Skip to main content Accessibility help
  • Print publication year: 2014
  • Online publication date: July 2014

5 - Mobilizing the Religious Right in the Politicized “Bible Belt”


On the afternoon of January 22, 1973, Lyndon Johnson suffered a massive heart attack and died. Coming just two days after Richard Nixon’s second inauguration, Johnson’s death was a painful irony for those whose political philosophy had been embodied by the man whose presidency was practically synonymous with both liberalism’s postwar apex and its demise. For parts of four decades during the middle of the twentieth century, Johnson’s long political career almost perfectly spanned the era of liberal consensus. As president from 1963 to 1969, Johnson promoted a vision for progress and reform that captured the highest ambitions of postwar liberalism. But discontentment on both the Left and the Right, much of it related to the size of government and the war in Vietnam, killed Johnson’s Great Society before it could achieve most of its goals. Meanwhile, Johnson’s actions on civil rights cost him and the Democratic Party the loyalty of many white conservatives in the South, while expediting partisan realignment across the entire Sunbelt. In the wake of Nixon’s greatest political triumph, Johnson’s death in early 1973 seemed to symbolize what many already knew: the long-dominant New Deal coalition was dead.

Not surprisingly, Johnson’s death was front-page news all across the country. Ironically, however, it was not the only major political story to command front-page headlines that day. Also on January 22, 1973, just hours before Johnson died, the United States Supreme Court issued its widely anticipated ruling in Roe v. Wade, an abortion case originating out of Dallas, Texas. In Roe, as well as its Georgia-based companion case Doe v. Bolton, the Supreme Court declared state laws restricting abortion to be unconstitutional in view of due process clauses and privacy rights as interpreted through the Fourteenth Amendment. The ruling, therefore, guaranteed a woman’s right to abortion until the point of fetal “viability,” a term ambiguously defined as the beginning of a pregnancy’s third trimester. Roe was a political triumph for feminists and other pro-choice activists who, for decades, had been quietly fighting to legalize abortion as part of a larger fight to control their own bodies and lives. For others, however, Roe represented the high stakes of a very different type of political fight.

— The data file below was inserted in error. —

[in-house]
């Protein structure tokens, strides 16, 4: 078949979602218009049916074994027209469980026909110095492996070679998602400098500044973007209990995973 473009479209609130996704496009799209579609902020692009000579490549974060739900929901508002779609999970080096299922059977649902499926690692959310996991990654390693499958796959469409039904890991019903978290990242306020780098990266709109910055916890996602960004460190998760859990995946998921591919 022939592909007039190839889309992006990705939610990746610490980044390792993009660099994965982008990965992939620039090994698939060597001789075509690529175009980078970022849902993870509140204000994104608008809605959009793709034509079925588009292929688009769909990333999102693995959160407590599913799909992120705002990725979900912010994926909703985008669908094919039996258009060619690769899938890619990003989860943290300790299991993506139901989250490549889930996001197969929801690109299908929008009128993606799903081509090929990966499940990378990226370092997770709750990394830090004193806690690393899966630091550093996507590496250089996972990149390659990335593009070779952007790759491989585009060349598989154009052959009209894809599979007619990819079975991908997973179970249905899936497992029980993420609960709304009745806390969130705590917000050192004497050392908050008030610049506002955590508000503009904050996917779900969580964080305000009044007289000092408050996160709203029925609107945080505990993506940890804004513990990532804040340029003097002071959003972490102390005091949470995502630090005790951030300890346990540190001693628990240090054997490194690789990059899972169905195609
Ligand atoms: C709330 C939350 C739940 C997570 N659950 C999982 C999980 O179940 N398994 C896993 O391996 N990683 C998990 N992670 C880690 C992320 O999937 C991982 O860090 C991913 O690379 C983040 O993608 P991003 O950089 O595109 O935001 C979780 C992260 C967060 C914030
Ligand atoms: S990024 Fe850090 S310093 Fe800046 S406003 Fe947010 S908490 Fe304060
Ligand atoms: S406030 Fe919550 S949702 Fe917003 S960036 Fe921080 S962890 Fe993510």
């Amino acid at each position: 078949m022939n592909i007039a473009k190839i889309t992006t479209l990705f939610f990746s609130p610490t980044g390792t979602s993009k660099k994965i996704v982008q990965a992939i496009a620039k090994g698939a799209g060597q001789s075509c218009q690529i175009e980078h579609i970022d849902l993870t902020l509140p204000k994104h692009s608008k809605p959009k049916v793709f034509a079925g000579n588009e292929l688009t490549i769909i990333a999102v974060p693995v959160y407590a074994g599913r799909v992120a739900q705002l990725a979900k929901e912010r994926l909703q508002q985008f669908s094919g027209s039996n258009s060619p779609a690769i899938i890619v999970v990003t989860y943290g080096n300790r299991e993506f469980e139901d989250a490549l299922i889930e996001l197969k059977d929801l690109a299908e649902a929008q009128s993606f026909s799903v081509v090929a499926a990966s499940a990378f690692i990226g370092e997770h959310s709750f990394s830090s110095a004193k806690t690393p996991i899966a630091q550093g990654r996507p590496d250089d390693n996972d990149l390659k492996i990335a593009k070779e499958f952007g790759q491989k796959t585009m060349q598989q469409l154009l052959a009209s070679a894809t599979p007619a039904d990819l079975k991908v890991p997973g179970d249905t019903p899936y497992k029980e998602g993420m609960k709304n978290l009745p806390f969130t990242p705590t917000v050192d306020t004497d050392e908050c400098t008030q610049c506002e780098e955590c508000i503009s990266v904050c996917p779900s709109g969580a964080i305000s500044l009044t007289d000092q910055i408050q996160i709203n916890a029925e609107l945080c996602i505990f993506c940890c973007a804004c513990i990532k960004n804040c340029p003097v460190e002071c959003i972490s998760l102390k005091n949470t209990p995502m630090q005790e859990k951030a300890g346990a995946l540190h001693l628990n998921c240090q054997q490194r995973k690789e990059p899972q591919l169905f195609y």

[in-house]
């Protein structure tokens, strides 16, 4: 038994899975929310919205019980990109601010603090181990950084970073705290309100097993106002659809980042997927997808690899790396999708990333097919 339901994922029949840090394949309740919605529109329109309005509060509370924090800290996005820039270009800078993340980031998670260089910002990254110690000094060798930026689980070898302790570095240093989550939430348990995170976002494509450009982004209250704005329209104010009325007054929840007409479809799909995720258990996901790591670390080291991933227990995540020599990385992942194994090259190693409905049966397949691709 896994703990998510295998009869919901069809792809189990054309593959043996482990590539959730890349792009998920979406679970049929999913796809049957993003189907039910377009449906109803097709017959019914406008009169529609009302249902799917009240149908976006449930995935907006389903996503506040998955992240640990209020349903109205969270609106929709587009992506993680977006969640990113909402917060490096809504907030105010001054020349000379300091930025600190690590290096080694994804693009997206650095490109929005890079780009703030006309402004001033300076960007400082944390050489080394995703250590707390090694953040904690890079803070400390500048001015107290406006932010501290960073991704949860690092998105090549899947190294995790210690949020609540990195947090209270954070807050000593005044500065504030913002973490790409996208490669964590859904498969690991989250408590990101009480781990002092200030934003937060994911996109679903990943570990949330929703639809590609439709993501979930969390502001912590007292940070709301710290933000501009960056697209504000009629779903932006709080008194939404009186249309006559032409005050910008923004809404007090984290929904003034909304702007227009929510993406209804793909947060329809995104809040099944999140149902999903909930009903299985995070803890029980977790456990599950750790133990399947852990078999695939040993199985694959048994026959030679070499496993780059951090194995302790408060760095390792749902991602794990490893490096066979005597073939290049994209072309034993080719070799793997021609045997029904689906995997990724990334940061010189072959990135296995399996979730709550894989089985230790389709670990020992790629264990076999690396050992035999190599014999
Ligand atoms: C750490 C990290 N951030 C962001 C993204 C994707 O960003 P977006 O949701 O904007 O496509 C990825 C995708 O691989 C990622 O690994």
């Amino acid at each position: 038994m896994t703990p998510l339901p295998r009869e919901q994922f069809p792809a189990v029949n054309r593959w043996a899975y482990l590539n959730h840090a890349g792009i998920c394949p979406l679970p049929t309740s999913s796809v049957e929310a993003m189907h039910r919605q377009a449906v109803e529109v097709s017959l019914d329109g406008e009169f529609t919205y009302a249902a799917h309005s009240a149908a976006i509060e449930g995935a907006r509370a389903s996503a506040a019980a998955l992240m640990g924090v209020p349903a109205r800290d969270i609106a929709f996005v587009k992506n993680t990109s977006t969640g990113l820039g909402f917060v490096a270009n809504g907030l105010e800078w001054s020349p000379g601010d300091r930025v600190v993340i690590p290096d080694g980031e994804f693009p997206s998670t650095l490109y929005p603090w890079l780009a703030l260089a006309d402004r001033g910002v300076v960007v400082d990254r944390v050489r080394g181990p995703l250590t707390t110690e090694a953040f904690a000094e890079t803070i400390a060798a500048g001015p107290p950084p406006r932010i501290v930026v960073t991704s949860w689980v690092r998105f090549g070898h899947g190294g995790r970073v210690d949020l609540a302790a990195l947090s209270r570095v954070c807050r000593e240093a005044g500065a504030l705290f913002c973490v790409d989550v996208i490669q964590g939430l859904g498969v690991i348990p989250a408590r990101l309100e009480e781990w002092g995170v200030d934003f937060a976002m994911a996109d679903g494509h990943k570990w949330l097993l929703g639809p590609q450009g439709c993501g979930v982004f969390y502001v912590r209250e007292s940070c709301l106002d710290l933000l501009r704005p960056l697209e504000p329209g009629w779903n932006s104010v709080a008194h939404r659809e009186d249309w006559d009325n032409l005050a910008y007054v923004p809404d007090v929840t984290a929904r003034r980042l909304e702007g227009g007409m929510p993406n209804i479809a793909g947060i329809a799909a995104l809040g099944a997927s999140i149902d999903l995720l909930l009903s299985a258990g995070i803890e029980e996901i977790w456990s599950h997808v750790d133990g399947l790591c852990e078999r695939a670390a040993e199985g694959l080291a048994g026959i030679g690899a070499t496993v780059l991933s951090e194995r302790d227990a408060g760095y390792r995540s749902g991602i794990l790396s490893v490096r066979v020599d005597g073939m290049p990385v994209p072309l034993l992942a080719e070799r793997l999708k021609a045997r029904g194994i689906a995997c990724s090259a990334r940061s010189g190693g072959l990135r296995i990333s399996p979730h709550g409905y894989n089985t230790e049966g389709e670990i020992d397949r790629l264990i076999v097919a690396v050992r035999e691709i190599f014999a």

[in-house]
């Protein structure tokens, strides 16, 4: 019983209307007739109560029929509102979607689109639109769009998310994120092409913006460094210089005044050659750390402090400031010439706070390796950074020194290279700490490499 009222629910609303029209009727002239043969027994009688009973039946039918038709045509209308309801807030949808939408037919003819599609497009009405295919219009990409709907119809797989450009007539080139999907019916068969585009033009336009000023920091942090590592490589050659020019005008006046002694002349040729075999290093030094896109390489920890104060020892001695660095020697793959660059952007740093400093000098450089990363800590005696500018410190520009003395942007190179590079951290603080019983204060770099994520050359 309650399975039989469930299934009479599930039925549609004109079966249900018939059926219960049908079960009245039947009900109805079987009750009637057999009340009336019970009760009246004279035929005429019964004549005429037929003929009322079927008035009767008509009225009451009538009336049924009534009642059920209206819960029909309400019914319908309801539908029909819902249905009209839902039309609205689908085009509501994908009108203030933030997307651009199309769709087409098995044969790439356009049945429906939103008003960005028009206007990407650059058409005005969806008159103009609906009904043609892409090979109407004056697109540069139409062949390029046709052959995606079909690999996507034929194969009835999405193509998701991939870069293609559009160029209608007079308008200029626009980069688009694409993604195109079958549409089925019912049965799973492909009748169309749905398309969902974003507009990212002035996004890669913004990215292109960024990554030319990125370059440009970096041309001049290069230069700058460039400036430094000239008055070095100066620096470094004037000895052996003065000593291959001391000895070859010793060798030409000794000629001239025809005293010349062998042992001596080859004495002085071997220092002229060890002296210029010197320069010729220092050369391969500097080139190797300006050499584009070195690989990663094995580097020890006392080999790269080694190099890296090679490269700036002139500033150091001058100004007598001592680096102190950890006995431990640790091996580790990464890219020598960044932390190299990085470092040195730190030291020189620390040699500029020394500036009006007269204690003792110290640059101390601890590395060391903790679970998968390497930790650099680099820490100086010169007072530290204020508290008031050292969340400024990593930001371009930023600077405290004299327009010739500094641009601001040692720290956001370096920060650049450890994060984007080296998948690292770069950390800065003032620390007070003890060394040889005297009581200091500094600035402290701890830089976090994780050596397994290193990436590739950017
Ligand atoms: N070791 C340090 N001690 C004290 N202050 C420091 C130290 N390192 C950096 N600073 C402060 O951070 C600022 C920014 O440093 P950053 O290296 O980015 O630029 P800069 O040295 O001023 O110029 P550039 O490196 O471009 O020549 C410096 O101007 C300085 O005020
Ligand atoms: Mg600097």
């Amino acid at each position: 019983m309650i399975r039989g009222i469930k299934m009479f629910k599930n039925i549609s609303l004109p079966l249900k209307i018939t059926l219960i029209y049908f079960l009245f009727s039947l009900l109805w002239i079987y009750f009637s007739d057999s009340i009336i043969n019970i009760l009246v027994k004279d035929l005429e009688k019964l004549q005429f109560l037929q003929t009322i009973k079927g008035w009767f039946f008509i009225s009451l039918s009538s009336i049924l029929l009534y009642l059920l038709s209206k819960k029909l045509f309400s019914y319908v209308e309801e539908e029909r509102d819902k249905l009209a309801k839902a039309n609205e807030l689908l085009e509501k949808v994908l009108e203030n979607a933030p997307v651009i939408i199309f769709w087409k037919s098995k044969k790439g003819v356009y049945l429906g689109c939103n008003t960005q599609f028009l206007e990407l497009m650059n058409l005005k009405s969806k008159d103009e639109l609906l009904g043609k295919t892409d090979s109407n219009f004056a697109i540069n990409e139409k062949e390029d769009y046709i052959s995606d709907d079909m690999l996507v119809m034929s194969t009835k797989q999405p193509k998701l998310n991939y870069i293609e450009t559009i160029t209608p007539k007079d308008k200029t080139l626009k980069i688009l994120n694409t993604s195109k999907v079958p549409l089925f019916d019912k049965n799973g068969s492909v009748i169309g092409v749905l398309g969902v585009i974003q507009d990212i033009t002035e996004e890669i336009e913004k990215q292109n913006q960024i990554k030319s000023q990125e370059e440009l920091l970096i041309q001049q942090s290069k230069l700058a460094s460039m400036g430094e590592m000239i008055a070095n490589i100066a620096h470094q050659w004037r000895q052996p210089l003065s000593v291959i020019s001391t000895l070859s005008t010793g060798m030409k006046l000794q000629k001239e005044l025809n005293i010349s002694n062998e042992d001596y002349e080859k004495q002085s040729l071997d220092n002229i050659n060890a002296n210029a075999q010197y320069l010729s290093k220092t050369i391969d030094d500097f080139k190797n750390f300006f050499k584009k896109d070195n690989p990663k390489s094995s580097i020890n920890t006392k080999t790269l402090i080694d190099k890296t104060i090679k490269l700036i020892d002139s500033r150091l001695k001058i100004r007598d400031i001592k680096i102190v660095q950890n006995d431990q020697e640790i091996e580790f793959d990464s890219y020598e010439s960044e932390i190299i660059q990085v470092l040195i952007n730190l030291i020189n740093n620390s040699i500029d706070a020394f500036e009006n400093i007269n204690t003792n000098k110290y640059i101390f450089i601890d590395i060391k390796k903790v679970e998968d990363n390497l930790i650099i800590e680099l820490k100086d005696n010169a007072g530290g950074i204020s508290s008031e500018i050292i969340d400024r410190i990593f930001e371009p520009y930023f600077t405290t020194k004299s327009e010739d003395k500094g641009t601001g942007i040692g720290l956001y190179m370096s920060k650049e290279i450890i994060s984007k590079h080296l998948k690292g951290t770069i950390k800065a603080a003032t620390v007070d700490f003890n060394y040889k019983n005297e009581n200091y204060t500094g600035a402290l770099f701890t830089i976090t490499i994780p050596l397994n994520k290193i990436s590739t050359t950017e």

Related content

Powered by UNSILO
Critchlow, Donald T., Intended Consequences: Birth Control, Abortion, and the Federal Government in Modern America (New York: Oxford University Press, 2001)
Flippen, J. Brooks, Jimmy Carter, the Politics of Family, and the Rise of the Religious Right (Athens: University of Georgia Press, 2011)
Self, Robert O., All in the Family: The Realignment of American Democracy Since the 1960s (New York: Hill & Wang, 2012)
Zaretsky, Natasha, No Direction Home: The American Family and the Fear of National Decline, 1968–1980 (Chapel Hill: University of North Carolina Press, 2007)
Freedman, Robert, “Uneasy Alliance: The Religious Right and the Republican Party,” in Mason, Robert and Morgan, Iwan, eds., Seeking a New Majority: The Republican Party and American Politics, 1960–1980 (Nashville: Vanderbilt University Press, 2013), 124–142
Miller, Steven P., Billy Graham and the Rise of the Republican South (Philadelphia: University of Pennsylvania Press, 2009)
Cohen, Lizabeth, A Consumer’s Republic: The Politics of Mass Consumption in Postwar America (New York: Alfred A. Knopf, 2003)
Lindsey, Hal, The Late Great Planet Earth (Grand Rapids, MI: Zondervan, 1970)
LaHaye, Tim and Jenkins, Jerry B., Left Behind: A Novel of the Earth’s Last Days (Colorado Springs, CO: Tyndale House Publishers, 1995)
Turner, John G., Bill Bright and Campus Crusade for Christ: The Renewal of Evangelicalism in Postwar America (Chapel Hill: University of North Carolina Press, 2008)
Boyer, Paul S., “The Evangelical Resurgence in 1970s American Protestantism,” in Schulman, Bruce J. and Zelizer, Julian E., eds., Rightward Bound: Making American Conservative in the 1970s (Cambridge, MA: Harvard University Press, 2008), 41
Stuart, Gary L., Miranda: The Story of America’s Right to Remain Silent (Tucson: University of Arizona Press, 2004)
Sandbrook, Dominc, Mad as Hell: The Crisis of the 1970s and the Rise of the Populist Right (New York: Anchor Books, 2011), 350–352
Frank, Thomas, What’s the Matter with Kansas: How Conservatives Won the Heart of America (New York: Owl Books, 2005)
Wilcox, Clyde, God’s Warriors: The Christian Right in Twentieth-Century America (Baltimore: Johns Hopkins University Press, 1992)
Swartz, David R., Moral Minority: The Evangelical Left in an Age of Conservatism (Philadelphia: University of Pennsylvania Press, 2012)